Ken Marten enjoyed his time swimming at Northern Michigan beaches until he saw the movie Jaws and then everything changed… As he says in his essay, “so I stood on the beach throughout my summer vacation, watching others splash, swim and frolic … all the while scanning for sharks.” His essay was originally published in the September 2015 issue of Traverse, Northern Michigan’s Magazine

I spent the summer of 1975 at the beach. Or rather on the beach, planted firmly in dry sand, scouring Lake Huron like an air traffic controller minding the radar. Every ripple, wave and whitecap. Every chunk of limestone and waterlogged driftwood lurking beneath the surface. Seagulls, floating trash, pleasure craft and far-off freighters, nothing escaped my eagle eye as I scanned the water for shark fins.

Yes, shark fins. I expected triangles of death to emerge at any moment off the beach of Roger’s City’s quaint Lakeside Park and devour dozens of birch-bark-pale Northern Michigan bathers.

I know it sounds foolish. But I was a mere 8-year-old boy in summer ’75, with a pliant and creative mind that was easily led astray into myth and fantasy by anyone able to spin an engaging yarn. Thanks to Robert Louis Stevenson and Walt Disney, I dug for pirate treasure behind the garage. Thanks to folklore and pseudo-science, I searched for Bigfoot tracks at Hoeft State Park. And thanks to Steven Spielberg and writer Peter Benchley, I feared great whites in the Great Lakes.

Jaws chewed its way through movie screens across the country that summer and henceforth redefined the term “blockbuster,” becoming the highest-grossing film ever until the launch of Star Wars a few years later. My parents didn’t let me see Jaws (I didn’t actually watch it until I was well into college). But no matter. The movie poster and TV commercials included more than enough imagery to keep me dry that summer. That doomed naked chick’s head bobbing uncontrollably at the water’s surface, the bom-bom bom-bom soundtrack that implied death in moments, and the shark’s toothy jagged frown. There was no escape.

This was a real problem for a lad living in a lakeshore community whose inhabitants praised the water at every opportunity. As soon as the weather warmed, parents emerged from hibernation, peeled the children from their snowmobile suits and headed toward the big lake—the focus of all family-oriented activity. The playground and pavilion were at the shore. The band shell was next to the marina. The outfield fences at the little league diamonds were steps from the beach. There was no escape from that, either.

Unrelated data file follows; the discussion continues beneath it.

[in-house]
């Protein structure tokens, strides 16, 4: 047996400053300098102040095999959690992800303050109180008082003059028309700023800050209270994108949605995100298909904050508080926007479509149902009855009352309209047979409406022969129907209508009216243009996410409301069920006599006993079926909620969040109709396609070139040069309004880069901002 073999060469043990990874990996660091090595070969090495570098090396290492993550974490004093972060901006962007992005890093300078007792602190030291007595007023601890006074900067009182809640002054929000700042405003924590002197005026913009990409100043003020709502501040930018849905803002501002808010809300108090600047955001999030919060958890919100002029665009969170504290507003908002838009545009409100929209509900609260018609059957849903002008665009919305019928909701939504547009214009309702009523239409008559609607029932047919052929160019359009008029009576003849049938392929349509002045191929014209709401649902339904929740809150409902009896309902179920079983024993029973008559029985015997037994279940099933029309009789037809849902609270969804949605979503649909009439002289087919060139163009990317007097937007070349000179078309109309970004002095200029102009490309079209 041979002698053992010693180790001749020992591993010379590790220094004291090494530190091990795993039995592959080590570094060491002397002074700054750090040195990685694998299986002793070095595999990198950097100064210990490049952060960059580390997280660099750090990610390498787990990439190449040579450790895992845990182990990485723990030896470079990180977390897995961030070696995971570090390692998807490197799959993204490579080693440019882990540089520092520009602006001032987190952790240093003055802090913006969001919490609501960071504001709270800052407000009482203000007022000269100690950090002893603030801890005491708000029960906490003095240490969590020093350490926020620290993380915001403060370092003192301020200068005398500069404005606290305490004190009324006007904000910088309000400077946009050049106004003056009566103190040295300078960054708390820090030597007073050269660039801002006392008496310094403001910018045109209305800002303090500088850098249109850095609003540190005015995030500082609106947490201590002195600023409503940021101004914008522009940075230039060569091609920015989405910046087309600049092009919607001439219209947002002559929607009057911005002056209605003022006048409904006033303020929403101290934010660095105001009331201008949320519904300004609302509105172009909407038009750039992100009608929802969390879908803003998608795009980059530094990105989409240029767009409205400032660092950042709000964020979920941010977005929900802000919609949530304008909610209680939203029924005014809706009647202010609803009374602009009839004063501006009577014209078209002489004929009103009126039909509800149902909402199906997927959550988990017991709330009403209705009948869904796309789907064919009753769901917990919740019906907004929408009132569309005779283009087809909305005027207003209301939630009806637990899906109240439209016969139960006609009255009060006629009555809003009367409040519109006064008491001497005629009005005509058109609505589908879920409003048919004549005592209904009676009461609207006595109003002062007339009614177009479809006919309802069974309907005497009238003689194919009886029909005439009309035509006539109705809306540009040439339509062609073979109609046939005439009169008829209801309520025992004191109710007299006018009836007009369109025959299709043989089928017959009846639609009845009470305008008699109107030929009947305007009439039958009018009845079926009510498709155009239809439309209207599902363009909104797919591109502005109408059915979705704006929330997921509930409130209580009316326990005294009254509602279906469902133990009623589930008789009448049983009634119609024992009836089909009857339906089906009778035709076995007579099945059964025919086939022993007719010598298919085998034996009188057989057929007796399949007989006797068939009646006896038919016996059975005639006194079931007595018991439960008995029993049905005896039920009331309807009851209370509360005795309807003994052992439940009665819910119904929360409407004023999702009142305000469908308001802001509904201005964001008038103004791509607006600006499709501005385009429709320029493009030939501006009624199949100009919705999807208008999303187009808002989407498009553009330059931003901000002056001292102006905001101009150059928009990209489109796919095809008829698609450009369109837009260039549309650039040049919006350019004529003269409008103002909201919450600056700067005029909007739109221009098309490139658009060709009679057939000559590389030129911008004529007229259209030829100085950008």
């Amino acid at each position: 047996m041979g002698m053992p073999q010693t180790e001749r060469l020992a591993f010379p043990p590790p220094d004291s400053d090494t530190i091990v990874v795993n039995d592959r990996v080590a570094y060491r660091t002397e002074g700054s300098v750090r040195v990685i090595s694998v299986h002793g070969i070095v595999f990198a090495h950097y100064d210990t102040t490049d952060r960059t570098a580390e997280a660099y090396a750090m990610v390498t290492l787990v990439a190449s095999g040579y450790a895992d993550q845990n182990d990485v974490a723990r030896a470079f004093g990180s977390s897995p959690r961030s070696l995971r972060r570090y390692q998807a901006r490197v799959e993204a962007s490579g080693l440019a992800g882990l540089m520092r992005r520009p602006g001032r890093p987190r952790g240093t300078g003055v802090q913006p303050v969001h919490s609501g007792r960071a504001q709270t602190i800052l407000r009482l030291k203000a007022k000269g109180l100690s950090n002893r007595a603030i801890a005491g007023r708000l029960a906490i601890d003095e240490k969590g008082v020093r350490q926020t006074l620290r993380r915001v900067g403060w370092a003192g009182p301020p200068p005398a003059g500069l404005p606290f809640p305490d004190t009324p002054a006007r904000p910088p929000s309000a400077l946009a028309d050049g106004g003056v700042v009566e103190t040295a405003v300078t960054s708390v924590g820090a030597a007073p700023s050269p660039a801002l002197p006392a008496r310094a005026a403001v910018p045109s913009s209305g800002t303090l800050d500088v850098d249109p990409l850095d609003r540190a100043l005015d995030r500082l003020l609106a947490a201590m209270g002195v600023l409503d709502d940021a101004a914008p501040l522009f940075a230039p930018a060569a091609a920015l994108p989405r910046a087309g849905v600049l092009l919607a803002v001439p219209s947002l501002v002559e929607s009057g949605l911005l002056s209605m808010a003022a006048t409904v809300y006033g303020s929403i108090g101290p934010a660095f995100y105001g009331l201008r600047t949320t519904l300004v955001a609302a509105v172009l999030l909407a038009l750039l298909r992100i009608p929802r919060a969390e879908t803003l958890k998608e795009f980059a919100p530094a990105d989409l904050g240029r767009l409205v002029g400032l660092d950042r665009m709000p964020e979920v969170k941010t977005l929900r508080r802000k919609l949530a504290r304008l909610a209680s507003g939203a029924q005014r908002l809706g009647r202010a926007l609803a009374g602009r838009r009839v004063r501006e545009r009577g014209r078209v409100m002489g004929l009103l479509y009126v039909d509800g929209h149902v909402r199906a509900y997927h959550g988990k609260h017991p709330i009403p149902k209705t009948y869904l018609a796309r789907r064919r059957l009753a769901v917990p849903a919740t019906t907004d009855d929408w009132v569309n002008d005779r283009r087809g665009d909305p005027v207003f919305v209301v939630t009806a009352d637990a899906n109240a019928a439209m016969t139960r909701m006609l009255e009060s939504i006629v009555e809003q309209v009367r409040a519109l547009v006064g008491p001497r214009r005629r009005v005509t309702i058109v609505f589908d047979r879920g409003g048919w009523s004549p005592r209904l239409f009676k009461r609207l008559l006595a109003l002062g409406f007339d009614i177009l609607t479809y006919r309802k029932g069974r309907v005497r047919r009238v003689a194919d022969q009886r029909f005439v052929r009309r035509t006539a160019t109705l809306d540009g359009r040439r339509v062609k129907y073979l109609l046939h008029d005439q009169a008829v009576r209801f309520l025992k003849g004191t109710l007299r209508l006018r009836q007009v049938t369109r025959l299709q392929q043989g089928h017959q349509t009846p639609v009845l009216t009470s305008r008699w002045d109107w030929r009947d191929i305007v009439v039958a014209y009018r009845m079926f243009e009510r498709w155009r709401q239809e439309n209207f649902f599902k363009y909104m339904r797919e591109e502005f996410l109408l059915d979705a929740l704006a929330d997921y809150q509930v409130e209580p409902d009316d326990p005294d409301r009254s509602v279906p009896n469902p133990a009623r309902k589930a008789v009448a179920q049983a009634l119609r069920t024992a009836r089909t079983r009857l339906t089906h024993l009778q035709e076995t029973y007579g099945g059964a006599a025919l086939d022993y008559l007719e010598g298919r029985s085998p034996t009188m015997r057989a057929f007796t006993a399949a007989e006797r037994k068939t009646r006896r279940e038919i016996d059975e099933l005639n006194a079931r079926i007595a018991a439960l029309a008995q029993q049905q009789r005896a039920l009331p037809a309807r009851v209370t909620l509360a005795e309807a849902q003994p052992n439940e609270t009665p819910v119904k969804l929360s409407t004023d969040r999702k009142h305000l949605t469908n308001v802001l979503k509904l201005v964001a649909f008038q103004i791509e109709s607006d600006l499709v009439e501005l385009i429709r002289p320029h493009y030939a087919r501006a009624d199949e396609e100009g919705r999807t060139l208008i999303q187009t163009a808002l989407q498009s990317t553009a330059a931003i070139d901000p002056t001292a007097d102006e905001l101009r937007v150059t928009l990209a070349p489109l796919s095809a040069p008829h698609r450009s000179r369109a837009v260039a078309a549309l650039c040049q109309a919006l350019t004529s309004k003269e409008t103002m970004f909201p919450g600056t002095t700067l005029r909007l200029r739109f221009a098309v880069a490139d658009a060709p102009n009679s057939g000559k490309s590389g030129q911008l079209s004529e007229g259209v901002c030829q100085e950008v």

So I stood on the beach throughout my summer vacation, watching others splash, swim and frolic, all but certain that fins, flailing limbs and bloody mayhem would supplant summer fun at any moment. I’d sometimes venture in up to my knees, hiding my fear by announcing that the water was ice cold and knowing that when the feast began, I’d be the first to reach shoreline sanctuary. Twice or thrice, I went as far as chest deep, practically paralyzed, and retreated quickly to shore claiming a sudden desire to build a sandcastle.

Sadly for me, the onslaught of fright didn’t end with Jaws. Hollywood exploited death-from-beneath-the-waves in short order with the always-popular mockbuster (not forgetting the Jaws sequels). Orca (1977) demonized the killer whale and Tentacles (1977) the octopus. Piranha (1978) turned schools of bluegills into insatiable man-eaters. Made-for-TV The Bermuda Depths (1978) spawned fear with a Godzilla-sized sea turtle.

Print media also got in on the act. Magazine racks everywhere stocked glossies devoted to water-based terror. I swear on a stack of National Geographics that I read the following passage—paraphrased from memory–in one of those “true” tales of the sea that cheapo paperbacks churned out to capitalize on shock dollars: “Bull sharks have been known to swim up the St. Lawrence Seaway and cause problems in Lake Michigan.” So much for the relative safety of fresh water.

Forty years ago, I thought I stood as the lone child on the Northern Michigan beach. Today, thanks to therapy, maturity and the internet, I know I was but one among the irrational masses that included kids and grownups. Newspapers in the ’70s were awash with articles about the Jaws phenomenon being responsible for a real or imagined increase in shark sightings, as well as a decrease in beach attendance and participation in watersports everywhere.

I remember the swimmers at Lakeside Park responding to primal fear. Every once in a while in summer ’75, some smart-aleck teenager would yell “Shark!” from a far-off corner of the park. And people got out of the water. It wasn’t a shoreline stampede like in the movie, when the shark devoured the Kintner boy and his raft within sight of the bathing herd and slower folks were trampled in the surf. It wasn’t nearly as dramatic. But they casually stroked for shore or climbed onto one of the diving platforms moored in deeper water. They all knew better. But just in case there was a flicker of truth in that cheapo paperback, nobody wanted to be Lake Huron’s first shark victim.

More Northern Michigan Essays

Father-Daughter Northern Michigan Fishing Trips

Raised Near Lake Michigan

Women on Water: Learning to Love Water